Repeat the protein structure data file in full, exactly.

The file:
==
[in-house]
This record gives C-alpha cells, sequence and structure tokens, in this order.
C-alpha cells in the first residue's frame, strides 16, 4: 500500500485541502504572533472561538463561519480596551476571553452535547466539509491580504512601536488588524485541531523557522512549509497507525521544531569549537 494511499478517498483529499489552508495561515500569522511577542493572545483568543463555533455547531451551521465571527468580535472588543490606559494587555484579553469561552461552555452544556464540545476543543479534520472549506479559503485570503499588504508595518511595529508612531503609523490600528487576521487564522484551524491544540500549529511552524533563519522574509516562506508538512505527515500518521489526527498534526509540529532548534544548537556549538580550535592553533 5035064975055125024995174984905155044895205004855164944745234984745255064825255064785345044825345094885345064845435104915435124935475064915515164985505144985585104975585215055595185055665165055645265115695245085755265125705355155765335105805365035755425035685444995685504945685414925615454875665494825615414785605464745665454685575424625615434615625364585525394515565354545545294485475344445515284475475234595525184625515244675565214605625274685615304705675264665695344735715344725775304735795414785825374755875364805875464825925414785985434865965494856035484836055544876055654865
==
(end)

[in-house]
This record gives C-alpha cells, sequence and structure tokens, in this order.
C-alpha cells in the first residue's frame, strides 16, 4: 500500500485541502504572533472561538463561519480596551476571553452535547466539509491580504512601536488588524485541531523557522512549509497507525521544531569549537 494511499478517498483529499489552508495561515500569522511577542493572545483568543463555533455547531451551521465571527468580535472588543490606559494587555484579553469561552461552555452544556464540545476543543479534520472549506479559503485570503499588504508595518511595529508612531503609523490600528487576521487564522484551524491544540500549529511552524533563519522574509516562506508538512505527515500518521489526527498534526509540529532548534544548537556549538580550535592553533 5035064975055125024995174984905155044895205004855164944745234984745255064825255064785345044825345094885345064845435104915435124935475064915515164985505144985585104975585215055595185055665165055645265115695245085755265125705355155765335105805365035755425035685444995685504945685414925615454875665494825615414785605464745665454685575424625615434615625364585525394515565354545545294485475344445515284475475234595525184625515244675565214605625274685615304705675264665695344735715344725775304735795414785825374755875364805875464825925414785985434865965494856035484836055544876055654865